Strike threat puts the heat on Babangida: Karl Maier in Lagos senses a stiffening resolve that Nigeria's President must bow to the will of the people and step down

NIGERIA begins a critical week today as President Ibrahim Babangida faces growing pressure from unions, pro-democracy groups, Western countries and even army officers to quit on Friday as promised and hand over to a civilian government.

Absent from the scene will be Chief Moshood Abiola, winner of the 12 June presidential elections, which were annulled. Yesterday he said that, on the advice of supporters, he had cancelled plans to return to Lagos this week but remained confident that he would be inaugurated as president.

'Politicians should not be in a position to foment bloodshed and trouble,' he said by telephone from London. 'When a bad wind is blowing, the sensible thing is to bow one's head and let it pass.'

Gen Babangida was expected to announce details of his proposed interim government, made up of civilians and soldiers, and install it by Friday, the eighth anniversary of the palace coup which brought him to power. But the plan has already been rejected by human rights groups united under the umbrella of the Campaign for Democracy, the powerful National Labour Congress (NLC) and the nation's oilworkers' union.

The oilworkers and the 3.5 million- strong NLC plan to strike if the military does not return to the barracks, while pro-democracy groups have threatened to renew stayaway protests which shut down Lagos, the nation's commercial hub, and most of south- western Nigeria earlier this month. The oilworkers' stance is critical, since Nigeria earns 90 per cent of its foreign exchange from petroleum exports.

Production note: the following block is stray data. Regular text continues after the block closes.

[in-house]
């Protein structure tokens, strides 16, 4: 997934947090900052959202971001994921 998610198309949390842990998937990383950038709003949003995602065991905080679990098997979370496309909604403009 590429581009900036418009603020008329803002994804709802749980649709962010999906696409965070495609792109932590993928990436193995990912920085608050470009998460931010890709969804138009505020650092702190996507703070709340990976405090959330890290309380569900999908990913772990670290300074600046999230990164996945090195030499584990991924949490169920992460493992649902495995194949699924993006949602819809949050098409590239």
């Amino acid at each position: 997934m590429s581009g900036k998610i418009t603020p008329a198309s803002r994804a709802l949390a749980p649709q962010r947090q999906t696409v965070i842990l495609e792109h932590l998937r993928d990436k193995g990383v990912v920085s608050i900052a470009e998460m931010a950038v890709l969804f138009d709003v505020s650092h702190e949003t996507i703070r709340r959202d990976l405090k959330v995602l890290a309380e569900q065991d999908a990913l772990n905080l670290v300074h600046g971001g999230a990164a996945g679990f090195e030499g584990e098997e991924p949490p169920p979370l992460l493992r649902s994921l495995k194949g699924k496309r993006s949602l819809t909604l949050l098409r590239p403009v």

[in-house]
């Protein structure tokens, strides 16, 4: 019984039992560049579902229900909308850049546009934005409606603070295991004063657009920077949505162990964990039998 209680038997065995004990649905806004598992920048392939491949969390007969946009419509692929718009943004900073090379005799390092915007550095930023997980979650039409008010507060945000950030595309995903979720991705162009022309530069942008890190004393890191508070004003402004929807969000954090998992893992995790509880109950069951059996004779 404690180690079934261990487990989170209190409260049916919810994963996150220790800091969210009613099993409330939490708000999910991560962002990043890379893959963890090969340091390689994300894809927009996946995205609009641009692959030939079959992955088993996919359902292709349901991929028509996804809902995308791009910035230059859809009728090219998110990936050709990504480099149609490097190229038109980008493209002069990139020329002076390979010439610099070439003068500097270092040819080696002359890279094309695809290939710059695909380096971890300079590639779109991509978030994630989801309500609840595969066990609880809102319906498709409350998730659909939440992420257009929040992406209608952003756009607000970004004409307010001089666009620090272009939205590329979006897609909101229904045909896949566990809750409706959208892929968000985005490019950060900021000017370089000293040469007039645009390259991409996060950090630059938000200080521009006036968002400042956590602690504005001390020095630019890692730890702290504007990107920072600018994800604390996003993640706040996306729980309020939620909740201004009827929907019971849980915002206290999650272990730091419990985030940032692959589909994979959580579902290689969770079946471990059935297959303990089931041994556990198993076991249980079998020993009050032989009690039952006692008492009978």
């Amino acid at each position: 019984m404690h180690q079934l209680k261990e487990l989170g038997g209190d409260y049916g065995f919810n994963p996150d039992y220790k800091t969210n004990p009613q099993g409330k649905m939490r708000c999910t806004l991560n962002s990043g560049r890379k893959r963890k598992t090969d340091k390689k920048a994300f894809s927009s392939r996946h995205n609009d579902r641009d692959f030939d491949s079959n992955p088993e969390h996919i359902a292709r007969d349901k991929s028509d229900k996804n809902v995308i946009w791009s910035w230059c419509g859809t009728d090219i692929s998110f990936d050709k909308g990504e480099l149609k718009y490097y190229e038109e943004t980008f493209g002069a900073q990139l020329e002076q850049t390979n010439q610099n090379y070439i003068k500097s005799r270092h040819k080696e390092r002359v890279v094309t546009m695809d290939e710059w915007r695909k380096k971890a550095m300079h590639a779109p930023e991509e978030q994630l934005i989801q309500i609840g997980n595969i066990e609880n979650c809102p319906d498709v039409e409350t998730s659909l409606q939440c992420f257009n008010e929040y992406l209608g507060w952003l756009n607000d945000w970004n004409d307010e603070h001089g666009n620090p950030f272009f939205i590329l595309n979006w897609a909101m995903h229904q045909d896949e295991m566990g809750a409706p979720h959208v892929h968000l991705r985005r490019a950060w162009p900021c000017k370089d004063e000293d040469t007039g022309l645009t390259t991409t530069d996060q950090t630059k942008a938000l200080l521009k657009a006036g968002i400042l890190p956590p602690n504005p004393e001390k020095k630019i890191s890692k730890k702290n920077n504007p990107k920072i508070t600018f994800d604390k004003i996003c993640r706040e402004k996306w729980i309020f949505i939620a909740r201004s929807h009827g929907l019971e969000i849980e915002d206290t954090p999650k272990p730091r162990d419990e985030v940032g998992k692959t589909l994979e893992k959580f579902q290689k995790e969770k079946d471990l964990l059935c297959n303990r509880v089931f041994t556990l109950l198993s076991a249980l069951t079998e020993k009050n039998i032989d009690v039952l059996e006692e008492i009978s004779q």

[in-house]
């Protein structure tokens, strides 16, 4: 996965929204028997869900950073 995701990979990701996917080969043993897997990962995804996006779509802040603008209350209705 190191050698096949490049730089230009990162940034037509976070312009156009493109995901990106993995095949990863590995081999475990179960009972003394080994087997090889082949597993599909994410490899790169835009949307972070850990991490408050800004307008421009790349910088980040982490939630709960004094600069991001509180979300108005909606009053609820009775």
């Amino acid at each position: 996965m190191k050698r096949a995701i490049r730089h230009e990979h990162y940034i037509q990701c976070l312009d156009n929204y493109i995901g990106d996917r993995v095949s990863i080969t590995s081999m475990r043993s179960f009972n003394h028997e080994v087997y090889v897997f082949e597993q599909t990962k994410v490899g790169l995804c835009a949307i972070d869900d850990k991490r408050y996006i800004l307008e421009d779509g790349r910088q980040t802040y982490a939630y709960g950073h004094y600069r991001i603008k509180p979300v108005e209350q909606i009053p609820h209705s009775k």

International pressure continued as Canada on Friday joined Britain, the European Community and the United States in imposing limited sanctions on Nigeria. The Canadians said that Nigerians were no longer eligible for military and police training and that Ottawa had cancelled a visit next month by Nigerian civilians and military personnel to a strategic-studies institute.

Military analysts said Gen Babangida's grip on the armed forces was slipping. At a recent briefing for high- ranking officers, proposals to install Gen Babangida or another senior officer as head of the interim government were soundly rejected. The focus of opposition within the ruling National Defence and Security Council was said to be the Defence Minister, General Sanni Abacha, who with Gen Babangida led the 1985 coup.

In recent weeks Gen Abacha has urged the rank and file not to let themselves be used to subvert the constitution, and reportedly blocked an attempt by Gen Babangida to force the resignation of a senior commander considered too close to Chief Abiola. Most analysts rule out a coup attempt against Gen Babangida, who is protected in his presidential villa in Abuja by the elite Brigade of Guards. The nearest troops are the First Division, stationed in Kaduna, 100 miles away, and who are commanded by Brig John Shagaya, one of Nigeria's most highly regarded officers but considered a Babangida loyalist.

Pro-democracy groups accuse the government of planning to increase the price of fuel today to spark unrest. Gen Babangida has repeatedly said he would not hand over power in a climate of disorder.